The 5 best trades in Flyers history
Throughout the Flyers' 50-plus years, the organization hasn't been timid when it comes to pulling off the monstrous trade. From the acquisition of superstar Eric Lindros to smaller trade deadline deals, we explore the top five trades that have transformed the Flyers' roster and reshaped the franchise for years to come. (Zack Hill/Philadelphia Flyers)
5. July 1, 2011: Flyers trade Kris Versteeg to Panthers
The full trade: Versteeg to Florida for a 2012 second-round pick, which was transferred to Tampa Bay, and a third-round pick that turned into Shayne Gostisbehere.
Five months earlier, then-GM Paul Holmgren surrendered a first and second-round pick to the Maple Leafs for Versteeg. The Flyers couldn’t receive equal compensation when Versteeg was sent packing to the Panthers. However, the Flyers hit a gold mine when they chose Gostisbehere with the 78th overall pick in the third round.
Versteeg has been a journeyman, playing for seven different teams in his 11-year career. His best season was in 2011-12, scoring 23 goals and 54 points. The Flyers landed a franchise blueliner in Gostisbehere, who became the fourth Flyers defenseman to record 60 points in a season and is a two-time Barry Ashbee award winner. (USA Today Images)
4. Feb. 9, 1995: Flyers acquire Eric Desjardins, John LeClair
The full trade: The Flyers receive LeClair, Desjardins and Gilbert Dionne from Montreal for Mark Recchi and a 1995 third-round pick.
Looking for an ideal linemate for superstar Eric Lindros, then-GM Bob Clarke found the right piece in LeClair, who ripped off three straight 50-goal seasons and five 40-goal seasons, scoring 333 goals and 643 points in 649 career games in Philadelphia. Without LeClair, the Legion of Doom would have never materialized.
The Flyers also acquired one of the franchise’s all-time best defensemen in Desjardins, who scored 93 goals and 396 points in 11 seasons. Both LeClair and Desjardins have been added to the Flyers' Hall of Fame.
Recchi put up three solid seasons in Montreal, scoring 70-plus points but returned to the Flyers in 1998 and spent the next five seasons in Philadelphia, topping the 20-goal mark each year. (AP Images)
3. Feb. 15, 2007: Flyers trade Peter Forsberg to Predators
The full trade: The Flyers trade Forsberg to the Predators for Scottie Upshall, Ryan Parent, a 2007 first-round pick and third-round pick.
This trade rebuilt the Flyers for the next six years. Enduring a miserable 40th anniversary season, Paul Holmgren sent his best player, Forsberg, and his lingering foot issues to the Nashville Predators. While Upshall was a decent player that could play up and down the lineup, the key to this deal was the first-round pick the Flyers acquired. Just prior to free agency, they sent it back to Nashville for the rights to Scott Hartnell and Kimmo Timonen.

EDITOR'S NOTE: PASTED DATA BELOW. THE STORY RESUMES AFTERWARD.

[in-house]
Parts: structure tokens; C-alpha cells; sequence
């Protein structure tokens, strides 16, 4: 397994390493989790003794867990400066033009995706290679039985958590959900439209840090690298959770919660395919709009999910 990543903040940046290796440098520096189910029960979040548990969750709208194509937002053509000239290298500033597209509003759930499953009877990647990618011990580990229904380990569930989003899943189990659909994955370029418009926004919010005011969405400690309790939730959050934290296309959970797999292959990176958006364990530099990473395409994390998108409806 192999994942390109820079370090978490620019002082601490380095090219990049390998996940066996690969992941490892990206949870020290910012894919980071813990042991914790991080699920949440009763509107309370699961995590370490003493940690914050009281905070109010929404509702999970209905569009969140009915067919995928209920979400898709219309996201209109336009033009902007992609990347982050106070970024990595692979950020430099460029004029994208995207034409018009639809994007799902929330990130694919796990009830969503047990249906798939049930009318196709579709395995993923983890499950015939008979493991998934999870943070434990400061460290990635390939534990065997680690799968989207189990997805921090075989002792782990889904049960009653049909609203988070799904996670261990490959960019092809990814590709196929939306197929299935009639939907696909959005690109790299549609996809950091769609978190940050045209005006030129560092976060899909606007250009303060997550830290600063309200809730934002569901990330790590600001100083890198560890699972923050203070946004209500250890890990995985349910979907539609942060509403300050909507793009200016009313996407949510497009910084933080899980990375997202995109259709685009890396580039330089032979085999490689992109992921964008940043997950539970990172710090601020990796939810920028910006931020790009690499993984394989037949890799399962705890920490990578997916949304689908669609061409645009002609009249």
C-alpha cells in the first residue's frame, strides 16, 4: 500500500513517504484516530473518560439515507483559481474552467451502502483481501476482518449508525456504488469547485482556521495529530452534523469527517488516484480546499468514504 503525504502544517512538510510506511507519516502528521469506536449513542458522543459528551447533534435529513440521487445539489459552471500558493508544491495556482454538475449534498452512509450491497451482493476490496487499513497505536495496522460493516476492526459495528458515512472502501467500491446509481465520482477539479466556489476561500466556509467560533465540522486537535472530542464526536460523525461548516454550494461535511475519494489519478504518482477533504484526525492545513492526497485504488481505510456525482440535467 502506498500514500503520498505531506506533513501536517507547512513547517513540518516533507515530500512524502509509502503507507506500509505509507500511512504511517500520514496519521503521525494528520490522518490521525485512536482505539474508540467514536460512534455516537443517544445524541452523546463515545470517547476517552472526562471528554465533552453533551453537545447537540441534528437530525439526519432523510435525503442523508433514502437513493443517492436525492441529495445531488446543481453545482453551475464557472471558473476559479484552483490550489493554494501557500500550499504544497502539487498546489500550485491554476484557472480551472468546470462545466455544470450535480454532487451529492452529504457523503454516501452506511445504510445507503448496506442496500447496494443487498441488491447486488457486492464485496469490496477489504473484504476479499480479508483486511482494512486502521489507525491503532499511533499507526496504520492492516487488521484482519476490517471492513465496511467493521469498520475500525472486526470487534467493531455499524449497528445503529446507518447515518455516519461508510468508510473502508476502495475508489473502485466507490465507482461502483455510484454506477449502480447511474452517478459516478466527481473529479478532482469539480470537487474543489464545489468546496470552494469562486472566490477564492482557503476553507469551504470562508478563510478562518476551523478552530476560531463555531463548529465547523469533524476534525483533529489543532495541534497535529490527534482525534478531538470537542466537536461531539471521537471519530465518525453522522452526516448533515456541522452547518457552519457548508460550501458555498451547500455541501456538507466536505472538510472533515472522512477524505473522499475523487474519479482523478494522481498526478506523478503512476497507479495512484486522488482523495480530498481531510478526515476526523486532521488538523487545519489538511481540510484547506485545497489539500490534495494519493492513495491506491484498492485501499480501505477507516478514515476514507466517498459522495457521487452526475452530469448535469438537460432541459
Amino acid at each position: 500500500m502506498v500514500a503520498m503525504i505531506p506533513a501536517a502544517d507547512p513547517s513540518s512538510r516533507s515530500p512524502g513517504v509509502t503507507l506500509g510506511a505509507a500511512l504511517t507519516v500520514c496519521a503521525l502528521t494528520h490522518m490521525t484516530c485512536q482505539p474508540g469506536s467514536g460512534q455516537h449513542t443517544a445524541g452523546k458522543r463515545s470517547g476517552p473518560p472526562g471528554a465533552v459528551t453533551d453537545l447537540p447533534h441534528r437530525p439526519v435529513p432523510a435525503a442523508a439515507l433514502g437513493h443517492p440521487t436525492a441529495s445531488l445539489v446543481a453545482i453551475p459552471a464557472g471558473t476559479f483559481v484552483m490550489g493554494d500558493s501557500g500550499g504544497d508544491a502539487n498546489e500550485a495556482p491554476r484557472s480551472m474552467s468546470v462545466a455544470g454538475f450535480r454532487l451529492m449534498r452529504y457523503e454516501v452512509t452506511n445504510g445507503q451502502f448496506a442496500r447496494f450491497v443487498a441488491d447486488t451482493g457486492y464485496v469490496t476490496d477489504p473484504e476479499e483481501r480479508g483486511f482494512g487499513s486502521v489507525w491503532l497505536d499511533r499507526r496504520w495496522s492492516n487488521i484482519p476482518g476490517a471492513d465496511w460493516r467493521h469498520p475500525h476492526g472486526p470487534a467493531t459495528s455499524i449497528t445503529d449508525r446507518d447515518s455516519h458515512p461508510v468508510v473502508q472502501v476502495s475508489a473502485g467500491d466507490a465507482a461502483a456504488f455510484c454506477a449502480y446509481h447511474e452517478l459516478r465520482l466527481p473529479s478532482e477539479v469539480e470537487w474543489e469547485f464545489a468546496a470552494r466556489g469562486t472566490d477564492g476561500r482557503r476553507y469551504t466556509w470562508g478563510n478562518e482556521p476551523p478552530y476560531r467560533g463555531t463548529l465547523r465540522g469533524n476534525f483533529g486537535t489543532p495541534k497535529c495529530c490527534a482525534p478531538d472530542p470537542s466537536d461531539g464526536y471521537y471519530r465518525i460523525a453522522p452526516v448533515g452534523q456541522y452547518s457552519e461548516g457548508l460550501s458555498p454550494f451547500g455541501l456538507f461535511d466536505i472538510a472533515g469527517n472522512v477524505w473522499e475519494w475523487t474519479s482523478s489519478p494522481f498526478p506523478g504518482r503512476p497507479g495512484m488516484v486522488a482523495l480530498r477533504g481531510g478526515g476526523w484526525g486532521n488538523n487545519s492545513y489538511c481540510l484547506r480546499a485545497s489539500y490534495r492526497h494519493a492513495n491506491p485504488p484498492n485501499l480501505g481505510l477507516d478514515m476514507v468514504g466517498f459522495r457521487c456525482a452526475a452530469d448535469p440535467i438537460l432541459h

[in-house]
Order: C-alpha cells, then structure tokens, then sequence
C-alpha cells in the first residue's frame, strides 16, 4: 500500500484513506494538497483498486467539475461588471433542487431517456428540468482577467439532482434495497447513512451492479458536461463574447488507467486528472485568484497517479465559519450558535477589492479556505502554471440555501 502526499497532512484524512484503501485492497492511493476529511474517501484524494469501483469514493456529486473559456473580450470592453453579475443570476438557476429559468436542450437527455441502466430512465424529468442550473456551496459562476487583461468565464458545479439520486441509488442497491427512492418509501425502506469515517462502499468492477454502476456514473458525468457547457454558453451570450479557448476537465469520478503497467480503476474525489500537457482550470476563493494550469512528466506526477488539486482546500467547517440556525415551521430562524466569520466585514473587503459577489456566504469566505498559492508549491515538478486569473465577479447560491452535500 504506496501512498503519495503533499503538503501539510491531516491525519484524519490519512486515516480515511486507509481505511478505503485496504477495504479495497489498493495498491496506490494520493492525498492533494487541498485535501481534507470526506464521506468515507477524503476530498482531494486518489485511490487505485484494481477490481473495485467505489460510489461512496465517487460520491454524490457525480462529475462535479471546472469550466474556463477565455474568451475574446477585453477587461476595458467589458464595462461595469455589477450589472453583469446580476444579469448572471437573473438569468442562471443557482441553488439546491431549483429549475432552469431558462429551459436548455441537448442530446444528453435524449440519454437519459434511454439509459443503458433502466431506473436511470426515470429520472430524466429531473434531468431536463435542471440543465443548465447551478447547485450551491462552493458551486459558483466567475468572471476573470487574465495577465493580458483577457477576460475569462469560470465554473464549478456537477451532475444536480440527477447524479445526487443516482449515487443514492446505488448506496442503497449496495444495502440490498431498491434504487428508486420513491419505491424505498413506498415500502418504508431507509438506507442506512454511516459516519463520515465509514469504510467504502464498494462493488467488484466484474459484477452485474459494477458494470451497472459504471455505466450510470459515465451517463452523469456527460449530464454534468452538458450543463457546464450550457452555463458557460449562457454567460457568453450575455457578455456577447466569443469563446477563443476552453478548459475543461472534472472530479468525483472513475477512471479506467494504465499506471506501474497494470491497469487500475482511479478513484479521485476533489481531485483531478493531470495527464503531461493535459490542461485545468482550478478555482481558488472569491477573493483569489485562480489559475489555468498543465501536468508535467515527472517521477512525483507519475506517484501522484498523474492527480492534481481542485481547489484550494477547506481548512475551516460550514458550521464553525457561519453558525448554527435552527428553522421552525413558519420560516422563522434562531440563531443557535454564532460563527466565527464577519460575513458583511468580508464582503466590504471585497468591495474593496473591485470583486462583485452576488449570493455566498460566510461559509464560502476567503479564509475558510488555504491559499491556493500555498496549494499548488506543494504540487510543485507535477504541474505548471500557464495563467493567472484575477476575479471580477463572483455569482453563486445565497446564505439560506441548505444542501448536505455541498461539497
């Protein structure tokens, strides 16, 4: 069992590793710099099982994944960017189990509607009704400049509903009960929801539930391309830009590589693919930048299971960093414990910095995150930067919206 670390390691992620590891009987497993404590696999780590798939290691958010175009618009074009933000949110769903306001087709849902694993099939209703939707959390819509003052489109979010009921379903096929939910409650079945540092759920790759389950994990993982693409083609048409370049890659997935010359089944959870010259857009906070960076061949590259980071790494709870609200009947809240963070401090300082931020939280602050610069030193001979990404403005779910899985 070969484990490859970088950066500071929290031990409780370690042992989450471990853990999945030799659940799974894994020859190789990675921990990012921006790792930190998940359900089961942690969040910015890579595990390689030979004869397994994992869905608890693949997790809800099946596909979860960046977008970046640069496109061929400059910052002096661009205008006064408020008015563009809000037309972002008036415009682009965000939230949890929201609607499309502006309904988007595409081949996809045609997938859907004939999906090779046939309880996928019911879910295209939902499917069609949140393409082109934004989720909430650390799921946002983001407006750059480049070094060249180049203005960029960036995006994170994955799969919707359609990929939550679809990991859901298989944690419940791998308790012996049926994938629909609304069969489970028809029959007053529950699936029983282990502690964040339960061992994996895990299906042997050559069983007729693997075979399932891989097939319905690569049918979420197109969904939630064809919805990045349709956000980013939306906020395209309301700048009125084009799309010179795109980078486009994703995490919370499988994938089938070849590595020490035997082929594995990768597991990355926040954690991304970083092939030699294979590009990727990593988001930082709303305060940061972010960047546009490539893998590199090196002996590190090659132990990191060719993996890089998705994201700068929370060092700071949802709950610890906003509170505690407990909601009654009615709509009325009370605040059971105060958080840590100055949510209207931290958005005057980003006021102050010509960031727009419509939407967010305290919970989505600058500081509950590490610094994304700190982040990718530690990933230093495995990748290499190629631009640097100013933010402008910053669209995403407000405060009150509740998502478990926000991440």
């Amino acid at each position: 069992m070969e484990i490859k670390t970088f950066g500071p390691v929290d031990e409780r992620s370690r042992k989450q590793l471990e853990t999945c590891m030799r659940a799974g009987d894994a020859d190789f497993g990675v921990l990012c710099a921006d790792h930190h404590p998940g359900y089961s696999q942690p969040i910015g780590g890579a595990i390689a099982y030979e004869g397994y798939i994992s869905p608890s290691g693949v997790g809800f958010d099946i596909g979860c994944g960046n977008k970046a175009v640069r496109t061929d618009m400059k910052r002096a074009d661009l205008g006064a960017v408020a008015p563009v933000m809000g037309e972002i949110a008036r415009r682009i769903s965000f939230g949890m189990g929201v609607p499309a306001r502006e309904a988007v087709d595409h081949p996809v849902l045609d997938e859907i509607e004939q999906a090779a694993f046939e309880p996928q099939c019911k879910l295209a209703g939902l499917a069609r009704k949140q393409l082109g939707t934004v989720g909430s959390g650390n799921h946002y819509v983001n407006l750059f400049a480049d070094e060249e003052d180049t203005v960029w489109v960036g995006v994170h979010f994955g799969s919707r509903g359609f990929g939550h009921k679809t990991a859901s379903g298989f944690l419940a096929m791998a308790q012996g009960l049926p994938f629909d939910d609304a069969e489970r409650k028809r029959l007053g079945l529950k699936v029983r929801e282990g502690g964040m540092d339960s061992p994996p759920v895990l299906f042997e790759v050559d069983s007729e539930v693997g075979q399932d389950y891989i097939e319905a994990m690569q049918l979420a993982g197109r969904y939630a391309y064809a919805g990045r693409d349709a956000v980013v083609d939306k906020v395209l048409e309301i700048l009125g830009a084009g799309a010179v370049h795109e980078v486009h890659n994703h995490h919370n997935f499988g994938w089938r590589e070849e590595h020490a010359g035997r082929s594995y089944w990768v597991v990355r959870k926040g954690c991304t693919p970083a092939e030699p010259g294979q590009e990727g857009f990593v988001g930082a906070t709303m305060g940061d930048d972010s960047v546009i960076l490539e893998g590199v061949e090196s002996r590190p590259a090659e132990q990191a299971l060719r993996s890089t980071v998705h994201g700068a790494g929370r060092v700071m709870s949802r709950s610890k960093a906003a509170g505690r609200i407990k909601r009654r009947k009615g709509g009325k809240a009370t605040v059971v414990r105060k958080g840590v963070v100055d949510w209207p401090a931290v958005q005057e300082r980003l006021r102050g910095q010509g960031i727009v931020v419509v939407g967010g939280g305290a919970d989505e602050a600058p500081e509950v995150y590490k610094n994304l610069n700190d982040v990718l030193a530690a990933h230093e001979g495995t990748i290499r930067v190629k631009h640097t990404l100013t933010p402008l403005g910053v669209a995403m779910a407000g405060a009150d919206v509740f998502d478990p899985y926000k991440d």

Essentially, the Flyers received Hartnell, Timonen, Upshall, Parent and a third-rounder for Forsberg, who played just 28 NHL games and scored just three regular-season goals after the blockbuster deal. (AP Images)
2. June 23, 2011: Flyers trade Mike Richards to Kings
The full trade: The Flyers receive forwards Wayne Simmonds and Brayden Schenn and a 2012 second-round pick from the Kings for Richards and Rob Bordson.
In what could ultimately evolve into the most lopsided deal in franchise history, the Richards trade is poised to set the Flyers up for a long time. Simmonds has been a rock of consistency, scoring 187 goals in his seven seasons in Philadelphia. Schenn provided back-to-back 25-goal seasons before Ron Hextall dealt him to St. Louis that returned a pair of first-round picks — Morgan Frost and Joel Farabee, who are now two of the organization's most promising prospects.
While winning a pair of Stanley Cups, Richards was more of a role player with the Kings, scoring just 46 goals in four seasons before L.A. reached a contract termination settlement. The Kings will be paying Richards until the end of the 2031-32 season for the 12-year contract he signed with the Flyers in 2007. (AP Images)
1. May 15, 1973: Flyers receive rights to Bernie Parent from Toronto
The full trade: The Flyers receive the rights to Parent and a 1973 second-round pick (Larry Goodenough) from the Maple Leafs for a 1973 first-round pick (Bob Neely) and future considerations (Doug Favell).
Parent returned to the Flyers a much different goaltender than the one they traded to the Maple Leafs in January 1971. Parent was much more polished and determined as he spent the next six seasons in Philadelphia. He was a three-time All-Star and two-time Vezina Trophy and Conn Smythe Trophy winner with the Flyers. They don't win back-to-back Stanley Cups without re-acquiring Parent in 1973, and they don't become the first expansion team to win the Cup without their Hall-of-Fame goalie.
A former first-round pick, Neely was a tough-nosed defenseman who played just five seasons in Toronto and was out of the league by the age of 24. Favell couldn't post similar goaltending numbers in Toronto, playing for an inferior Leafs team. (AP Images)